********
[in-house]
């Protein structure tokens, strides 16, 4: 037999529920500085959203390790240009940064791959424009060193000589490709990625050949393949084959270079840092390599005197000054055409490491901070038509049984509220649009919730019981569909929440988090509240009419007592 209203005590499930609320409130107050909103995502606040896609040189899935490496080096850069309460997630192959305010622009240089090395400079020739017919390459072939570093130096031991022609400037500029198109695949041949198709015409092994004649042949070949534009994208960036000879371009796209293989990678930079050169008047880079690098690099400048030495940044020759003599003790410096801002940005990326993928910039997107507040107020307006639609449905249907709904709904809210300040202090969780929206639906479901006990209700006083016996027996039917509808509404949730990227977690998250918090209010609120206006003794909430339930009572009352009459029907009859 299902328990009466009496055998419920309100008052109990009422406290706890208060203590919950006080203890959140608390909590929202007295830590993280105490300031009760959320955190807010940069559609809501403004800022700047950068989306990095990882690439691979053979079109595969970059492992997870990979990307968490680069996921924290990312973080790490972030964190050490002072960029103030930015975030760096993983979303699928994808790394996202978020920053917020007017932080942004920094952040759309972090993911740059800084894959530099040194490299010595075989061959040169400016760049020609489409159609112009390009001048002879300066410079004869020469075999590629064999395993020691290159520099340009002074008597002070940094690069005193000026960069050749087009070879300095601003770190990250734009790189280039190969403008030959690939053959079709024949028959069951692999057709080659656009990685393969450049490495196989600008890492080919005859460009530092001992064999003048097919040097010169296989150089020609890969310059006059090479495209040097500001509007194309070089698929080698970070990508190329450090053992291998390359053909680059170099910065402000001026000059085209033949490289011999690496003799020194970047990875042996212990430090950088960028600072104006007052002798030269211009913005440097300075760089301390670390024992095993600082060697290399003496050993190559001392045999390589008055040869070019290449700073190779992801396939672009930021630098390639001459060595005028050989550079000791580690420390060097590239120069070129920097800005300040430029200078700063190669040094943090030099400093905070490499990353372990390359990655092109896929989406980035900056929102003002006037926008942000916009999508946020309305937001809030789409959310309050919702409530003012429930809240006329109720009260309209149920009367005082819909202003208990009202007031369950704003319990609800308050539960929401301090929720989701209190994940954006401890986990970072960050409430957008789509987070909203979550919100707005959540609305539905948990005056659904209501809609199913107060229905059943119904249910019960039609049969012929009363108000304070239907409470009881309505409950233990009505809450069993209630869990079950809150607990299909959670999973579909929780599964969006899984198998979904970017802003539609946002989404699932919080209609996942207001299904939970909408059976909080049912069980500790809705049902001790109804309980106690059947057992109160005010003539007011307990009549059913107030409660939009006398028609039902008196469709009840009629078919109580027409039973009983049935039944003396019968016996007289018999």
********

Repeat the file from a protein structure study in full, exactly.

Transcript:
[in-house]
């Protein structure tokens, strides 16, 4: 037999529920500085959203390790240009940064791959424009060193000589490709990625050949393949084959270079840092390599005197000054055409490491901070038509049984509220649009919730019981569909929440988090509240009419007592 209203005590499930609320409130107050909103995502606040896609040189899935490496080096850069309460997630192959305010622009240089090395400079020739017919390459072939570093130096031991022609400037500029198109695949041949198709015409092994004649042949070949534009994208960036000879371009796209293989990678930079050169008047880079690098690099400048030495940044020759003599003790410096801002940005990326993928910039997107507040107020307006639609449905249907709904709904809210300040202090969780929206639906479901006990209700006083016996027996039917509808509404949730990227977690998250918090209010609120206006003794909430339930009572009352009459029907009859 299902328990009466009496055998419920309100008052109990009422406290706890208060203590919950006080203890959140608390909590929202007295830590993280105490300031009760959320955190807010940069559609809501403004800022700047950068989306990095990882690439691979053979079109595969970059492992997870990979990307968490680069996921924290990312973080790490972030964190050490002072960029103030930015975030760096993983979303699928994808790394996202978020920053917020007017932080942004920094952040759309972090993911740059800084894959530099040194490299010595075989061959040169400016760049020609489409159609112009390009001048002879300066410079004869020469075999590629064999395993020691290159520099340009002074008597002070940094690069005193000026960069050749087009070879300095601003770190990250734009790189280039190969403008030959690939053959079709024949028959069951692999057709080659656009990685393969450049490495196989600008890492080919005859460009530092001992064999003048097919040097010169296989150089020609890969310059006059090479495209040097500001509007194309070089698929080698970070990508190329450090053992291998390359053909680059170099910065402000001026000059085209033949490289011999690496003799020194970047990875042996212990430090950088960028600072104006007052002798030269211009913005440097300075760089301390670390024992095993600082060697290399003496050993190559001392045999390589008055040869070019290449700073190779992801396939672009930021630098390639001459060595005028050989550079000791580690420390060097590239120069070129920097800005300040430029200078700063190669040094943090030099400093905070490499990353372990390359990655092109896929989406980035900056929102003002006037926008942000916009999508946020309305937001809030789409959310309050919702409530003012429930809240006329109720009260309209149920009367005082819909202003208990009202007031369950704003319990609800308050539960929401301090929720989701209190994940954006401890986990970072960050409430957008789509987070909203979550919100707005959540609305539905948990005056659904209501809609199913107060229905059943119904249910019960039609049969012929009363108000304070239907409470009881309505409950233990009505809450069993209630869990079950809150607990299909959670999973579909929780599964969006899984198998979904970017802003539609946002989404699932919080209609996942207001299904939970909408059976909080049912069980500790809705049902001790109804309980106690059947057992109160005010003539007011307990009549059913107030409660939009006398028609039902008196469709009840009629078919109580027409039973009983049935039944003396019968016996007289018999």